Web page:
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GardenNclay

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Posts: 31
Reply with quote  #1 
I see posting the completion of a quest/challenge is a milestone (congrats S&Z on completing the MD star). I didn't think of that aspect as a milestone, but yup it is. So what are the guidelines for milestones.  On the Geocache.com site you can get the stats for your milestones in finds, e.g. 100 200 300 and so forth.  For me it seems my milestones are 'every new cache I find'.. but that would be a bit silly to post each one [wink]    So  what would be the sites milestone numbers for finds. 

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Zekester

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Reply with quote  #2 
The word "milestone" has the following definition in the Oxford English Dictionary [OED]: 
 
"b. fig. A significant stage or event in the progress or development of a society, a career, an individual's physical and mental growth, etc.; a measure of progress or change. Cf. landmark n. 3."
 
Many geocachers use the number of caches found as a benchmark for this metric, and indeed, Groundspeak provides tracking of this in a tab of the statistics page of one's public profile.  Curiously, Groundspeak (at least as far as I could find) does not provide a definition of "milestone" anywhere on their site or in their Help Center.  There is a brief discussion of Milestones as regards Lab caches which can be found here (http://support.groundspeak.com/index.php?pg=kb.page&id=558), but that has more to do with what they do and do not allow Lab caches to count for in their statistics generation schema.
 
Groundspeak counts the following finds as "Milestones:"
 
1/5/10/25/50/75/100
 
every hundred up to 1000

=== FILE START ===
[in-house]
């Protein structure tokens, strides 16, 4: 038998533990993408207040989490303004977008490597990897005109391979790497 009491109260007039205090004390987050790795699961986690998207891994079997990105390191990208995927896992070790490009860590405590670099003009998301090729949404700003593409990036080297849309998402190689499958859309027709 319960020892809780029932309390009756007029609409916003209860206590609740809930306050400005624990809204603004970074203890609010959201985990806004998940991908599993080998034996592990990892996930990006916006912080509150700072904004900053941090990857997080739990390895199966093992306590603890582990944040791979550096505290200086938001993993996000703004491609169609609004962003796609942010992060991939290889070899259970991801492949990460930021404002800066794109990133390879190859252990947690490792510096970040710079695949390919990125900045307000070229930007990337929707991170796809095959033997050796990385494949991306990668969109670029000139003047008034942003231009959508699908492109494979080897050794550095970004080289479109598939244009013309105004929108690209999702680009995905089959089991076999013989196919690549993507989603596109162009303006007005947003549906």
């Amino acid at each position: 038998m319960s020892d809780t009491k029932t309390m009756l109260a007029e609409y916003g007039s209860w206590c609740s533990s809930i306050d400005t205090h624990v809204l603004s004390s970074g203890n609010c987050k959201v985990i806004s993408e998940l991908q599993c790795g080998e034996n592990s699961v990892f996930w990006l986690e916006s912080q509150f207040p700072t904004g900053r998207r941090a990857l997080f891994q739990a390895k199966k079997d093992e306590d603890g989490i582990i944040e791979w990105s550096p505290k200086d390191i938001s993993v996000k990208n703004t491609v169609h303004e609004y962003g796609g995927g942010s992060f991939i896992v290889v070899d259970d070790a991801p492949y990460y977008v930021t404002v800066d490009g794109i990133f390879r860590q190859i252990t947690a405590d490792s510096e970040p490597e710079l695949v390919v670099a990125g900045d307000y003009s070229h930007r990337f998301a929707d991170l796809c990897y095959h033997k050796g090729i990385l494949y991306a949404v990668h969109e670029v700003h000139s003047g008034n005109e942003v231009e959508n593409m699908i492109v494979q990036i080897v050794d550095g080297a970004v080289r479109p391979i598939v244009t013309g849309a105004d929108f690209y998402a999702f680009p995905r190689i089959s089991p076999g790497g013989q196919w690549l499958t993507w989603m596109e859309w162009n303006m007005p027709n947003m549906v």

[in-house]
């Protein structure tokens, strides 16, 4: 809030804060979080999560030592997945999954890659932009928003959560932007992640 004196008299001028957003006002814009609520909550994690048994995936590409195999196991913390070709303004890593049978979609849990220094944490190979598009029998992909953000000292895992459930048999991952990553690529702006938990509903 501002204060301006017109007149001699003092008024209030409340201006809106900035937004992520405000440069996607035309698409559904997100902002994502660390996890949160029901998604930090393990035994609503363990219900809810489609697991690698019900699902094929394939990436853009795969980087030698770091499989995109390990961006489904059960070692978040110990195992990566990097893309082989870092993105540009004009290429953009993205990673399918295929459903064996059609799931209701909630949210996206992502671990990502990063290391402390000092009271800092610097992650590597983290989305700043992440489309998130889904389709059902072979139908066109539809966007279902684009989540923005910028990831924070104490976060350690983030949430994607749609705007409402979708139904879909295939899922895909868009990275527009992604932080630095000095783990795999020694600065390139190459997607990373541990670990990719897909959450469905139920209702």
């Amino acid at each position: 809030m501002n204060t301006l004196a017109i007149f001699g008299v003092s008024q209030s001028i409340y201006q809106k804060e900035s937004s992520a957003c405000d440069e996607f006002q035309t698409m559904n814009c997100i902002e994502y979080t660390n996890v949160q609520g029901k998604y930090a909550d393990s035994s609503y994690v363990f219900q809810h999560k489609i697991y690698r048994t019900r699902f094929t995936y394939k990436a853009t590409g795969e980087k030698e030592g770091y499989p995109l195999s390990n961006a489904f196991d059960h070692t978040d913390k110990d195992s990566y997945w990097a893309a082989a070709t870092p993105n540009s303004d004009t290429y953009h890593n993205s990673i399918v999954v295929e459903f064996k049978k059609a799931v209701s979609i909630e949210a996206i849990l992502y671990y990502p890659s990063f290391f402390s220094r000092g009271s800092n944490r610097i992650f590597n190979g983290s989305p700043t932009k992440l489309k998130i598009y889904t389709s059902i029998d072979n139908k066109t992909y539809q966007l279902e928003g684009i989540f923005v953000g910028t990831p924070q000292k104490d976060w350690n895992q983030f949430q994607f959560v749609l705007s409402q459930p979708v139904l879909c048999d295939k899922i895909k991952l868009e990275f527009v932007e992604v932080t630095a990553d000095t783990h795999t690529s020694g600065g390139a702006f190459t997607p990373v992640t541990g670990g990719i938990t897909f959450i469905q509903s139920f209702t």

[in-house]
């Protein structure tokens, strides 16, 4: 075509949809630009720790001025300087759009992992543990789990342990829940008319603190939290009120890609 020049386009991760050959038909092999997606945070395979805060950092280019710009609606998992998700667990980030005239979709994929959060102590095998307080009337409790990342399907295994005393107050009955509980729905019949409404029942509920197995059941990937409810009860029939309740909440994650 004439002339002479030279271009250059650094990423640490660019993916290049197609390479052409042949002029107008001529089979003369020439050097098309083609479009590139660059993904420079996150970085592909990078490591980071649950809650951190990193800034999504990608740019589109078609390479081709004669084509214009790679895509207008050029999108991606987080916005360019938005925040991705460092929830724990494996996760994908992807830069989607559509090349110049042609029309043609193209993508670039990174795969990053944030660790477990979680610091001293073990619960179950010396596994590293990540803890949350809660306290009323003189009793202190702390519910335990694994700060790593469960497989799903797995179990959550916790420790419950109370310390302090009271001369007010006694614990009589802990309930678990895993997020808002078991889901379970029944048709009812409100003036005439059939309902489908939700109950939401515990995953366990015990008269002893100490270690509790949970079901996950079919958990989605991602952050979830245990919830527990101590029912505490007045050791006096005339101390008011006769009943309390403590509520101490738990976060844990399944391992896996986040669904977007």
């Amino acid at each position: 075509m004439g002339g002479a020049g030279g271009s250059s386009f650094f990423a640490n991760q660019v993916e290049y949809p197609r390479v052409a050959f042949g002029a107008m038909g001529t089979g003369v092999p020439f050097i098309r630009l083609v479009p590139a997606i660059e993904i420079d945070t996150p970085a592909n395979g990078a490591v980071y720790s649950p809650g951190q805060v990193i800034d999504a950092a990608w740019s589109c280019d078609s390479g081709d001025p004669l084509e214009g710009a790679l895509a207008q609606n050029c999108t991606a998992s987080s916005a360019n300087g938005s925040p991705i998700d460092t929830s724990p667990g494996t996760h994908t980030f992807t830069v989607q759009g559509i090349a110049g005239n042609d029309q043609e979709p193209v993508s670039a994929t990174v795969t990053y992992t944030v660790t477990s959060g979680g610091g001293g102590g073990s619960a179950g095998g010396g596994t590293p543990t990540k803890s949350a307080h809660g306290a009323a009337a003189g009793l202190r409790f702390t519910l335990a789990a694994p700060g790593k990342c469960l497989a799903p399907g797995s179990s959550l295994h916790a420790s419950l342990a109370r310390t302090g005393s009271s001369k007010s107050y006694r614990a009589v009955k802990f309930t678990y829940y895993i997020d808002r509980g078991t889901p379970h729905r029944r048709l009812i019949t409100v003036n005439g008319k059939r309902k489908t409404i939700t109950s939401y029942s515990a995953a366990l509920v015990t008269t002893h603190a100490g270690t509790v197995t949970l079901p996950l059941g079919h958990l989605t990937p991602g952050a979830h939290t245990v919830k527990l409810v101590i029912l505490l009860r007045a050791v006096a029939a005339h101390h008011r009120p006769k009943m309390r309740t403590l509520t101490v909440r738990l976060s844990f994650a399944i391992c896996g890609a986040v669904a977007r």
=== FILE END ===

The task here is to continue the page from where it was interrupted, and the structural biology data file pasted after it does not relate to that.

every 1000 up to 10,000
 
every 10,000
 
I did not chase it down higher than that, I had to look up Dixiegurl Suzanne's profile to get that far!
 
For folks to whom the numbers are of paramount importance, this may be the end of the discussion, but both Simon and I think that there are more well rounded ways to measure ones experience and performance as a geocacher. That being the case, we would offer the following metrics as additional measures of ones geocaching expertise; for us, any of these could be considered a milestone as well.  Here's some ideas:
 
- helped a novice cacher in just about any way.
- found one of each type of cache
- hidden each type of cache
- collaborated on a cache hide with another cacher.
- completed the difficulty/terrain matrix/
- completed a map based challenge, like Delorme or ADC.
- cached in other states/countries/regions
- made a concerted effort to help travel bugs achieve the goals set out for them.
- completed a geotrail or power trail, or geoart series of caches.
- completed a streak of some sort.
- attended an event.
- attended a mega event.
- hosted an event.
- hosted a non-local event.
 
A quick look at Deepdish23's list of Maryland challenge caches may provide you with some other ideas.  
 
For us, I guess the true measure of what makes you a better cacher, is what you have done to give back to the hobby.  If any of your achievements push you towards that goal, whether by increasing your level of experience and well-roundedness (so that you can be a better resource to a newbie), or by demonstrating that idea directly, we'd call that a milestone.
 
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MD Crab

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Reply with quote  #3 
We think a milestone is just about anything you did that you can be proud of.  A couple of years ago, there was a cache called the Maryland Scavenger Hunt that required you to locate, photograph, and record the coordinates of 100 different items across Maryland (a neon fish, a red and white checkered water tower, a sign showing an elevation over 2000 ft, etc.).  It took about six months for our team to find all 100 items and in the end we were able to log ONE, exactly ONE, cache.  But we sure considered it a milestone and bragged the heck out of it.  Anyway, that is our 2 cents worth.  
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MD Crab   aka J&S 

[biggrin]
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hunterKat

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Reply with quote  #4 
I agree w/ MDCrab on the Scavenger Hunt.  Not only did it take a long time (3 years for me) and many miles, but it made me really pay attention as I drove roads throughout the state. If I hadn't been more aware, I would not have found that big neon fish, nor the open drawbridge that I used for the challenge, among other things.  For me, this "milestone" signifies my increased situational awareness, as well as finding the myriad ways your senses of humor and discovery can be touched.
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